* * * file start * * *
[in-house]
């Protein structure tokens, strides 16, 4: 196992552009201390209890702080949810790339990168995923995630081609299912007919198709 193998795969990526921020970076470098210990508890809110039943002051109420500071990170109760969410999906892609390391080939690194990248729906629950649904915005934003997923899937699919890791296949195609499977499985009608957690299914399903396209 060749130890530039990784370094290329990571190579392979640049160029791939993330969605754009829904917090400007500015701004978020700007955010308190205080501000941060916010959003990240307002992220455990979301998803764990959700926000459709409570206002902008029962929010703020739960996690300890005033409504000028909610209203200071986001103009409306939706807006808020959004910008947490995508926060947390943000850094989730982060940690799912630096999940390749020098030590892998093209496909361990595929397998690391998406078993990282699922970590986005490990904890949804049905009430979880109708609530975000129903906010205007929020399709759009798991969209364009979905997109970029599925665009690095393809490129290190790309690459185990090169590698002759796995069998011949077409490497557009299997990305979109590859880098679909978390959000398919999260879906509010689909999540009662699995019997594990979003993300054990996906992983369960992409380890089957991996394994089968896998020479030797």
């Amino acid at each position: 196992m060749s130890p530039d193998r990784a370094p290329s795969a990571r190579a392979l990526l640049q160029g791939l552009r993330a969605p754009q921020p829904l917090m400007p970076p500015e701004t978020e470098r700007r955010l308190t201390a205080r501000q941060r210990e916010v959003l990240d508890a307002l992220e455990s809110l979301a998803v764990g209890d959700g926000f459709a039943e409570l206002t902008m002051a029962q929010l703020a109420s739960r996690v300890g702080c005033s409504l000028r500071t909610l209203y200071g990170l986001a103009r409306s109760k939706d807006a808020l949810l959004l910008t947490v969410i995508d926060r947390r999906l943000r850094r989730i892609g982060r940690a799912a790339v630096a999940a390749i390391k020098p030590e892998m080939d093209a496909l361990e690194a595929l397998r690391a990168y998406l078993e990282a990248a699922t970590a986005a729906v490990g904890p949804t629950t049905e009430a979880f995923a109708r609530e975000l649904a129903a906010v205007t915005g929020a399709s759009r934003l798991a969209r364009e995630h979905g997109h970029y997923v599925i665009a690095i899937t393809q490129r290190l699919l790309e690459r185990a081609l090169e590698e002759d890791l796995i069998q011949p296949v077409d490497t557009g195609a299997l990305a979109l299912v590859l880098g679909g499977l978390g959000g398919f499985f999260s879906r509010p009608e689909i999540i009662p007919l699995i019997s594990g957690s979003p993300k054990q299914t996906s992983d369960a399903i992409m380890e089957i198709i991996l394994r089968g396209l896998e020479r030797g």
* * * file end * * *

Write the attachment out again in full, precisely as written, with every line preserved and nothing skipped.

[in-house]
């Protein structure tokens, strides 16, 4: 196992552009201390209890702080949810790339990168995923995630081609299912007919198709 193998795969990526921020970076470098210990508890809110039943002051109420500071990170109760969410999906892609390391080939690194990248729906629950649904915005934003997923899937699919890791296949195609499977499985009608957690299914399903396209 060749130890530039990784370094290329990571190579392979640049160029791939993330969605754009829904917090400007500015701004978020700007955010308190205080501000941060916010959003990240307002992220455990979301998803764990959700926000459709409570206002902008029962929010703020739960996690300890005033409504000028909610209203200071986001103009409306939706807006808020959004910008947490995508926060947390943000850094989730982060940690799912630096999940390749020098030590892998093209496909361990595929397998690391998406078993990282699922970590986005490990904890949804049905009430979880109708609530975000129903906010205007929020399709759009798991969209364009979905997109970029599925665009690095393809490129290190790309690459185990090169590698002759796995069998011949077409490497557009299997990305979109590859880098679909978390959000398919999260879906509010689909999540009662699995019997594990979003993300054990996906992983369960992409380890089957991996394994089968896998020479030797």
């Amino acid at each position: 196992m060749s130890p530039d193998r990784a370094p290329s795969a990571r190579a392979l990526l640049q160029g791939l552009r993330a969605p754009q921020p829904l917090m400007p970076p500015e701004t978020e470098r700007r955010l308190t201390a205080r501000q941060r210990e916010v959003l990240d508890a307002l992220e455990s809110l979301a998803v764990g209890d959700g926000f459709a039943e409570l206002t902008m002051a029962q929010l703020a109420s739960r996690v300890g702080c005033s409504l000028r500071t909610l209203y200071g990170l986001a103009r409306s109760k939706d807006a808020l949810l959004l910008t947490v969410i995508d926060r947390r999906l943000r850094r989730i892609g982060r940690a799912a790339v630096a999940a390749i390391k020098p030590e892998m080939d093209a496909l361990e690194a595929l397998r690391a990168y998406l078993e990282a990248a699922t970590a986005a729906v490990g904890p949804t629950t049905e009430a979880f995923a109708r609530e975000l649904a129903a906010v205007t915005g929020a399709s759009r934003l798991a969209r364009e995630h979905g997109h970029y997923v599925i665009a690095i899937t393809q490129r290190l699919l790309e690459r185990a081609l090169e590698e002759d890791l796995i069998q011949p296949v077409d490497t557009g195609a299997l990305a979109l299912v590859l880098g679909g499977l978390g959000g398919f499985f999260s879906r509010p009608e689909i999540i009662p007919l699995i019997s594990g957690s979003p993300k054990q299914t996906s992983d369960a399903i992409m380890e089957i198709i991996l394994r089968g396209l896998e020479r030797g």